Chapter 2

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jtafoya
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158034
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Chapter 2
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2012-06-10 16:54:05
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Chapter 2
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  1. It is wise to eat the same foods every day.

    False, your diet will lack vaiety and probably will nto supply all the nutrients your body needs


    Milk is such a perfect food that it alone can provide all the nutrients a person needs.

    False, good in calcium and protein but contains very small amounts of iron and other essential nutrients.

    Cookies cannot be included in a healthy diet.

    False, any food can fit into a healthy eating plat. It's the total diet not individual foods that can either be good or bad for health.

    When it comes to nutrients, more is always better.

    False, Too much or too little of a nutrient is often equally harmful.

    A person's energy needs are based on his or her age, gender and physical activity levels.

    True

    From a nutritional standpoint there is nothing wrong with grazing on snacks all day, provided the snacks meet nutrietional neeeds without supplying too many calories.

    True

    If you don't meet your recommended intake for a nutrient every day you will ened up with a deficiency of that nutrient.

    False

    If a food label claims that a product is low fat, you can believe it.

    True

    Most dieticians encourage people to think of their diets in terms of the four basic food groups.

    False, dieticians today encourage people to think about eating from the five food groups.

    According to the government people should try to eat at least 2 cups of fruit and 2 1/2 coups of veggies totaling 8 servings a day.

    True
  2. ABC's of Eating for Health:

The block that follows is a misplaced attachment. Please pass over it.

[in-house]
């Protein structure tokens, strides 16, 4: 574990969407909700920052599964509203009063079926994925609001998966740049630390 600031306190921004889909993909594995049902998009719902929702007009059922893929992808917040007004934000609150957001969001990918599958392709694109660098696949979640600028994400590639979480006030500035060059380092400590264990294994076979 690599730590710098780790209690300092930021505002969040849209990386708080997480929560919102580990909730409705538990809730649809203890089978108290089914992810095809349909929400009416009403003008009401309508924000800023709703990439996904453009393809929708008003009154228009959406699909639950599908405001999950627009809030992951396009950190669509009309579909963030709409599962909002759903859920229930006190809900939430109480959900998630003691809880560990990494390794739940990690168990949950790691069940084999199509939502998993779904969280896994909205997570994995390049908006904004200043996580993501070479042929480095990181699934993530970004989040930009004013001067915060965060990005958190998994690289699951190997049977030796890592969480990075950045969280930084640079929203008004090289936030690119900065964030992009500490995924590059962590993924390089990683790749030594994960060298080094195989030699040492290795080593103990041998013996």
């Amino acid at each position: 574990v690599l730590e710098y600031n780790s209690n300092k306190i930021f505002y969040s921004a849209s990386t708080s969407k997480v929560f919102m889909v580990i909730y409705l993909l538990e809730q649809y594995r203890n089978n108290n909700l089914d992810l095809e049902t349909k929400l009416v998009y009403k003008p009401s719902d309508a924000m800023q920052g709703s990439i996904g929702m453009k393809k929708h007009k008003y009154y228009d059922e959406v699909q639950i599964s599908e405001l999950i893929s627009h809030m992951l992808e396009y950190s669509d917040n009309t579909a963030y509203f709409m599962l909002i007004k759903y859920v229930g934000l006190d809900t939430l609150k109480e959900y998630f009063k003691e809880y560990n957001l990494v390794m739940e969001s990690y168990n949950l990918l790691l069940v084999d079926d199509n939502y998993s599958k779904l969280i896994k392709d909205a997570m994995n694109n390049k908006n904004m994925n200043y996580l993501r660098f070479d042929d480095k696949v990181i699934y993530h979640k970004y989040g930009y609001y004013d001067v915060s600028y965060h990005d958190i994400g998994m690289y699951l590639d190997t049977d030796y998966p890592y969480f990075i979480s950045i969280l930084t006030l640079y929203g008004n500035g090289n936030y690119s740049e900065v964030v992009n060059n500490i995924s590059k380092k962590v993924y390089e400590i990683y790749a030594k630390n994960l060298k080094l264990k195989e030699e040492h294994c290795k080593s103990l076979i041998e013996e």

• Adequacy
    • Balance
    • Calorie control
    • Moderation
    • Variety
  3. A diet that provides all of the essential nutrients, fiber and energy (calories) in amounts sufficient to maintain health.
    Adequacy
  4. A diet that provides a number of types of foods in harmony with one another, sch that food srich in one nutrient do not crowd out the diet foods that are rich in another nutrient.

    To avoid overemphasis on any food type or nutrient at the expense of another.
    Balance
  5. Control of consumption of energy (calories) a feature of a sound diet plan.

    To supply the amount of energy you need to maintain desirable weight (not more, not less)
    Calorie control
  6. The attribute of a diet that provides no unwanted constituent in excess.

    To avoid excess amounts of unwanted constituents, such as fat, salt, or sugar.
    Moderation
  7. A feature of a diet in which different foods are used for the same purposes on different occasions, the opposite of monotony.

    To consume different foods rather than eating the same meals day after day.
    Variety
  8. Refers to a food that supplies large amounts of nutrients relative to the number of calories it contains. The higher the level of nutrients and the fewer the number of calories the more nutrient dense the food is.
    Nutrient dense.

    (Potato chips are not nutrient dense, spinach is)
  9. A set of reference values for energy and nutrients that can be used for planning and assessing diets for healthy people, not for ill people.
    DRI - Dietary Reference Intakes
  10. The DRI aim to prevent nutrient deficiencies in a population as well as reduce risk for chronic diseases such and heart disease, cancer and osteoporosis.
  11. The minimum amount of a nutrient that will prevent the development of deficiency symptoms. Requirements differ from the RDA and AI which include a substantial margin of safety to cover the requirements of different individuals.
    Requirement
  12. The amount of a nutrient that is estimated to meet the requirement for the nutrient in half of the people of a specific age and gender.
    Estimated Average Requirement (EAR)
  13. The average daily amount of a nutrient ath is sufficient to meet the nutrient needs of nearly all (97-98%) healthy individuals of a specific age and gender.
    Recommended Dietary Allowance (RDA)
  14. We use the EAR (estimated average requirement) to set the RDA (recommended dietary allowance)
  15. The average amount of a nutrient that appears to be adequate for individuals when there is not suffcient scientific research to calculate an RDA.
    Adequate Intake (AI)
  16. The maximum amount of a nutrient that is unlikely to pose any risk of adverse health effects to most healthy people.
    Tolerable Upper Intake Level (UL)
  17. The UL exceeds the RDA and is not intended to be a recommended level of intake.
    The need to set a UL is the result of more and more people using large doses of nutrient supplements and the increasing availability of fortified foods.
  18. Foods to which nutrients have been ADDED, either bc they were not already present or bc they were present in insignificant amounts; foods to which manufacturers have added 10% or more of the daily value for a particular nutrient.
    Fortified foods
  19. Example of fortified foods:
    • Margarine with added Vit A